Athens has four deterrence scenarios over Turkey's drilling plans
Greece is bracing for an impending crisis with Turkey in the coming months, Greek daily Kathimerini’s diplomatic-defence correspondent Vassilis Nedos wrote on Monday.
In anticipation of a crisis in September, when Turkey says it plans to begin drilling activities in Greece's continental shelf, Athens has elaborated four deterrence plans, while at the same bidding to keep channels of communication open with Ankara.
The first scenario stipulates that if a Turkish research vessel is dispatched with an escort of Turkish frigates, but does not immediately proceed with exploratory activities, a similar number of Greek vessels will be sent to the area, and will remain there for as long as Turkey’s do.
The second scenario foresees that in the event that a research vessel lays out cables for seismic surveys, the Greek side will use wireless means to intervene. Otherwise, the cables should be cut or prevented from reaching the bottom of the seabed.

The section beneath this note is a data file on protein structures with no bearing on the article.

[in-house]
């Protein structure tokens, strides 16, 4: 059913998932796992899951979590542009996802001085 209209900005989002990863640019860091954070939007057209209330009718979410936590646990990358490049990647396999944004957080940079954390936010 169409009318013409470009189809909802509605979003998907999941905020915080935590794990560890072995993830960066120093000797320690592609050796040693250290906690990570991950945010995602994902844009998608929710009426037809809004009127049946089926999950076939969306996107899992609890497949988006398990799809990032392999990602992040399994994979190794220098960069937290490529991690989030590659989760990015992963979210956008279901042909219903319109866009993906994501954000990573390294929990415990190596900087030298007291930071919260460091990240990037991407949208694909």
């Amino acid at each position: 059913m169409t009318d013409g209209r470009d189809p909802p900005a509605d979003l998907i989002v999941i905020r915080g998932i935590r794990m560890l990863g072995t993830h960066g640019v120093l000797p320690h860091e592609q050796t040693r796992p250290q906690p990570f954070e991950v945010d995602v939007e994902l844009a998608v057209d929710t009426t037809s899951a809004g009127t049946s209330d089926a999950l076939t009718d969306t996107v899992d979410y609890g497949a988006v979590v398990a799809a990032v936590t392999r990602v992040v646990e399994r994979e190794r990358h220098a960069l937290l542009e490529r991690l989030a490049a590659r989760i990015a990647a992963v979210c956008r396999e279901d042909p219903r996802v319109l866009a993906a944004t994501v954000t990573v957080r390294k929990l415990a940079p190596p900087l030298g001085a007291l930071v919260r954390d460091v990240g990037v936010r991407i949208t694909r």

The third scenario, which is deemed the least likely, concerns the possibility of Turkey sending a floating drilling rig. In this case, the instructions are clear that the drill should never touch the seabed, with all that entails. Given the size of all three of the Turkish Petroleum Corporation’s drillships, it would be impossible for the Greek frigates to prevent this.
In this case the use of warning shots to prevent drilling has not been ruled out.
The fourth scenario concerns a combined mission of Turkish research ships in different parts of the Greek continental shelf. Again, the instructions to prevent surveying or drilling at any point from Rhodes to Crete are clear.
This last scenario, although not considered the most likely, is being increasingly assessed, especially after the recent aeronautical Turkish presence in the region from southern Crete to Libya.
This article was originally published in Greek newspaper Kathimerini.